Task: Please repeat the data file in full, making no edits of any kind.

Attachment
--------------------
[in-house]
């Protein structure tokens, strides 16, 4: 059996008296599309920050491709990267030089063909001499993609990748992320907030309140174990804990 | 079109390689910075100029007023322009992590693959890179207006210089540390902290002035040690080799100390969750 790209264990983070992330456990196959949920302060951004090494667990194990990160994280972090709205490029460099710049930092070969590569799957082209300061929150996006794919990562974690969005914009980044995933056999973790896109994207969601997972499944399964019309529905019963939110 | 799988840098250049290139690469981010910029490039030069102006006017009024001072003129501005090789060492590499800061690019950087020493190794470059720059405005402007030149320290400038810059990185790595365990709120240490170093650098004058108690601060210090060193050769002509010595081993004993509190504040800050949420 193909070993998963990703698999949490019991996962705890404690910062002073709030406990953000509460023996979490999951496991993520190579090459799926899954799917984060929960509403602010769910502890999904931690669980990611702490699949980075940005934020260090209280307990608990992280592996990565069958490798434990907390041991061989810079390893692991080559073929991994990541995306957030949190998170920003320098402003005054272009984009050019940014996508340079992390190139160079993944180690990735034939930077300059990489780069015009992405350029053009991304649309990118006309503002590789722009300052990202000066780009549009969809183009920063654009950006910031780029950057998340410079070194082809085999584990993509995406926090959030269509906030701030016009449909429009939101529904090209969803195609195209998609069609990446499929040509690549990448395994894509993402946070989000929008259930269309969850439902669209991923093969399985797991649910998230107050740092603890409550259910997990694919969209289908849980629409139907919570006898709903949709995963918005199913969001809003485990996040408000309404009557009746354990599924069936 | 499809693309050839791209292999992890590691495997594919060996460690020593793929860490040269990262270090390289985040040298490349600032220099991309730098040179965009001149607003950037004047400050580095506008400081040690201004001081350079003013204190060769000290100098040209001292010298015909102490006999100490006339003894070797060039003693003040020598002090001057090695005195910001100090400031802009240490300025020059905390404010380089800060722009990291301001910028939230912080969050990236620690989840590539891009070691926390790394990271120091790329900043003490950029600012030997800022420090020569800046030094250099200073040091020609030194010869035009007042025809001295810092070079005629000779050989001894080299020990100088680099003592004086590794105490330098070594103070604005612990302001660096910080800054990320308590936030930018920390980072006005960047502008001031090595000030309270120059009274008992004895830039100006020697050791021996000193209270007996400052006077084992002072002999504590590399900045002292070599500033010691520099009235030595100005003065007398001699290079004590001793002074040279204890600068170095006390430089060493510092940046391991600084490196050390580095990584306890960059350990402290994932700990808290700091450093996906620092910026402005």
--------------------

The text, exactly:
[in-house]
């Protein structure tokens, strides 16, 4: 059996008296599309920050491709990267030089063909001499993609990748992320907030309140174990804990 | 079109390689910075100029007023322009992590693959890179207006210089540390902290002035040690080799100390969750 790209264990983070992330456990196959949920302060951004090494667990194990990160994280972090709205490029460099710049930092070969590569799957082209300061929150996006794919990562974690969005914009980044995933056999973790896109994207969601997972499944399964019309529905019963939110 | 799988840098250049290139690469981010910029490039030069102006006017009024001072003129501005090789060492590499800061690019950087020493190794470059720059405005402007030149320290400038810059990185790595365990709120240490170093650098004058108690601060210090060193050769002509010595081993004993509190504040800050949420 193909070993998963990703698999949490019991996962705890404690910062002073709030406990953000509460023996979490999951496991993520190579090459799926899954799917984060929960509403602010769910502890999904931690669980990611702490699949980075940005934020260090209280307990608990992280592996990565069958490798434990907390041991061989810079390893692991080559073929991994990541995306957030949190998170920003320098402003005054272009984009050019940014996508340079992390190139160079993944180690990735034939930077300059990489780069015009992405350029053009991304649309990118006309503002590789722009300052990202000066780009549009969809183009920063654009950006910031780029950057998340410079070194082809085999584990993509995406926090959030269509906030701030016009449909429009939101529904090209969803195609195209998609069609990446499929040509690549990448395994894509993402946070989000929008259930269309969850439902669209991923093969399985797991649910998230107050740092603890409550259910997990694919969209289908849980629409139907919570006898709903949709995963918005199913969001809003485990996040408000309404009557009746354990599924069936 | 499809693309050839791209292999992890590691495997594919060996460690020593793929860490040269990262270090390289985040040298490349600032220099991309730098040179965009001149607003950037004047400050580095506008400081040690201004001081350079003013204190060769000290100098040209001292010298015909102490006999100490006339003894070797060039003693003040020598002090001057090695005195910001100090400031802009240490300025020059905390404010380089800060722009990291301001910028939230912080969050990236620690989840590539891009070691926390790394990271120091790329900043003490950029600012030997800022420090020569800046030094250099200073040091020609030194010869035009007042025809001295810092070079005629000779050989001894080299020990100088680099003592004086590794105490330098070594103070604005612990302001660096910080800054990320308590936030930018920390980072006005960047502008001031090595000030309270120059009274008992004895830039100006020697050791021996000193209270007996400052006077084992002072002999504590590399900045002292070599500033010691520099009235030595100005003065007398001699290079004590001793002074040279204890600068170095006390430089060493510092940046391991600084490196050390580095990584306890960059350990402290994932700990808290700091450093996906620092910026402005």